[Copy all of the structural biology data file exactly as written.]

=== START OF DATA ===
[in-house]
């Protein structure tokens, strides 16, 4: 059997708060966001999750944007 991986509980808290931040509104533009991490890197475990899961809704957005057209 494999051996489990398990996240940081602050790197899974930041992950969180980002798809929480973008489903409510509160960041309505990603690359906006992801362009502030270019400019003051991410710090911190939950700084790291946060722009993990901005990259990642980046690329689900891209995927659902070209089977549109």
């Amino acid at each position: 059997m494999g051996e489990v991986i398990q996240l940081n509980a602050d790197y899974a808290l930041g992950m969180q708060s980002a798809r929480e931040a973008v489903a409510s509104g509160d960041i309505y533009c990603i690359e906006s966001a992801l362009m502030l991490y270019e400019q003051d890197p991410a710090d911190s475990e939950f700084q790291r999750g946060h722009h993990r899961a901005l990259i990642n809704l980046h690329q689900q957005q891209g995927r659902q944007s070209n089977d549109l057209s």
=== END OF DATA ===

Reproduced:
[in-house]
């Protein structure tokens, strides 16, 4: 059997708060966001999750944007 991986509980808290931040509104533009991490890197475990899961809704957005057209 494999051996489990398990996240940081602050790197899974930041992950969180980002798809929480973008489903409510509160960041309505990603690359906006992801362009502030270019400019003051991410710090911190939950700084790291946060722009993990901005990259990642980046690329689900891209995927659902070209089977549109």
């Amino acid at each position: 059997m494999g051996e489990v991986i398990q996240l940081n509980a602050d790197y899974a808290l930041g992950m969180q708060s980002a798809r929480e931040a973008v489903a409510s509104g509160d960041i309505y533009c990603i690359e906006s966001a992801l362009m502030l991490y270019e400019q003051d890197p991410a710090d911190s475990e939950f700084q790291r999750g946060h722009h993990r899961a901005l990259i990642n809704l980046h690329q689900q957005q891209g995927r659902q944007s070209n089977d549109l057209s």